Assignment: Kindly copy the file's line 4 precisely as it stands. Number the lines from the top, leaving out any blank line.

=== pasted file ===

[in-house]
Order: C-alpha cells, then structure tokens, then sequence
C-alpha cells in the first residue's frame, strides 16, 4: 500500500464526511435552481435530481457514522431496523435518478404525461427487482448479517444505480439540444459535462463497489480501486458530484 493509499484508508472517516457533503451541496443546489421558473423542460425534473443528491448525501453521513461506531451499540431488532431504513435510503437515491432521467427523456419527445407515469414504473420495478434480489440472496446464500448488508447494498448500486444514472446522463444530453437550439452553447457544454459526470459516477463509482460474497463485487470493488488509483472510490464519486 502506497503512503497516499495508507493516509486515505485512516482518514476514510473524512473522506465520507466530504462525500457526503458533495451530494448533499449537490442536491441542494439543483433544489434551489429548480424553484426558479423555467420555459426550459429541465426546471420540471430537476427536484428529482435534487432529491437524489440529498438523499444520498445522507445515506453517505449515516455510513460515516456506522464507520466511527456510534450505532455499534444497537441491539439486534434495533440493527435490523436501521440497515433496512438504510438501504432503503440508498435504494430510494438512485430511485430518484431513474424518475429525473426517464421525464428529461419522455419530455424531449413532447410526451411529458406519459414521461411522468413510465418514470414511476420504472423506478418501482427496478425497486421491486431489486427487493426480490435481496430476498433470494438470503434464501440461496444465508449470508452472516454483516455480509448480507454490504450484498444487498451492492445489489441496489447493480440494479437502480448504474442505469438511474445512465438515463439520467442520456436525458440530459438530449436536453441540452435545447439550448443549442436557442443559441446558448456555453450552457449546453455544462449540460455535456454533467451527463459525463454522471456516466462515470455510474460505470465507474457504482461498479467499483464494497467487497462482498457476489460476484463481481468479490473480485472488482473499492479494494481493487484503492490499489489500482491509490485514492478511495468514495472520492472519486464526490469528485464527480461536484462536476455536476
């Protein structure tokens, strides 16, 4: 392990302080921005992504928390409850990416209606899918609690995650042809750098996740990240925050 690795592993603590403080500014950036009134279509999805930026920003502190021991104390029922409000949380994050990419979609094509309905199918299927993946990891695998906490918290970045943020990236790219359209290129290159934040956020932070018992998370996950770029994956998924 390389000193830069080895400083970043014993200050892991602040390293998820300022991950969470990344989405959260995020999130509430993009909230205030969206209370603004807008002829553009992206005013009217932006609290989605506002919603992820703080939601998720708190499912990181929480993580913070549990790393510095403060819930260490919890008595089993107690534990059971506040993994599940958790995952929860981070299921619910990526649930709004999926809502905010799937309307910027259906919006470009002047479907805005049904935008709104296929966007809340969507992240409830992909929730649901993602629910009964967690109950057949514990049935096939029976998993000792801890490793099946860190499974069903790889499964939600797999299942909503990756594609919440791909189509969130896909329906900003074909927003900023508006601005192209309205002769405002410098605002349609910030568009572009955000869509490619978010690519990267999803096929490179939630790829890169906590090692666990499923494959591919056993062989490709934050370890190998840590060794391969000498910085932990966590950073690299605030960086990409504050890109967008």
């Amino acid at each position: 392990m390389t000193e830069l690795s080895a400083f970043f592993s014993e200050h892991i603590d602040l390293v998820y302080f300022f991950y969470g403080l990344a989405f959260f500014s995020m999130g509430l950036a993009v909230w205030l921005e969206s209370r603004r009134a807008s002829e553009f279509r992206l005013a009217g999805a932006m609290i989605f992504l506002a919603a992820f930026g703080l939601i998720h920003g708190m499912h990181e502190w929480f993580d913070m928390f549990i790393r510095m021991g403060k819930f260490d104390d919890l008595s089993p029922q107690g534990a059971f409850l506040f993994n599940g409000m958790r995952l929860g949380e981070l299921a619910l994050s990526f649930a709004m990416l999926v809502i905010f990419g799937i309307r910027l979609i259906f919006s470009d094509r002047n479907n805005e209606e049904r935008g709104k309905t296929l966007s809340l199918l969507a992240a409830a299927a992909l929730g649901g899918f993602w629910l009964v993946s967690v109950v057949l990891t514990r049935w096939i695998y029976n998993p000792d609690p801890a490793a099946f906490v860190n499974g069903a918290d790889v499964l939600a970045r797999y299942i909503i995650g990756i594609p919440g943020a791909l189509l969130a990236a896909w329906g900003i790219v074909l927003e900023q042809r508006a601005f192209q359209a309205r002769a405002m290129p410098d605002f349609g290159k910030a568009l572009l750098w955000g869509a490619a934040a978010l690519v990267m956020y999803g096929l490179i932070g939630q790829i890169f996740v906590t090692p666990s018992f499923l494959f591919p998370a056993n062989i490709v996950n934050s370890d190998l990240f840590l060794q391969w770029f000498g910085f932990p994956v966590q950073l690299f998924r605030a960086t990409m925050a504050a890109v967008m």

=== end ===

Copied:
């Protein structure tokens, strides 16, 4: 392990302080921005992504928390409850990416209606899918609690995650042809750098996740990240925050 690795592993603590403080500014950036009134279509999805930026920003502190021991104390029922409000949380994050990419979609094509309905199918299927993946990891695998906490918290970045943020990236790219359209290129290159934040956020932070018992998370996950770029994956998924 390389000193830069080895400083970043014993200050892991602040390293998820300022991950969470990344989405959260995020999130509430993009909230205030969206209370603004807008002829553009992206005013009217932006609290989605506002919603992820703080939601998720708190499912990181929480993580913070549990790393510095403060819930260490919890008595089993107690534990059971506040993994599940958790995952929860981070299921619910990526649930709004999926809502905010799937309307910027259906919006470009002047479907805005049904935008709104296929966007809340969507992240409830992909929730649901993602629910009964967690109950057949514990049935096939029976998993000792801890490793099946860190499974069903790889499964939600797999299942909503990756594609919440791909189509969130896909329906900003074909927003900023508006601005192209309205002769405002410098605002349609910030568009572009955000869509490619978010690519990267999803096929490179939630790829890169906590090692666990499923494959591919056993062989490709934050370890190998840590060794391969000498910085932990966590950073690299605030960086990409504050890109967008």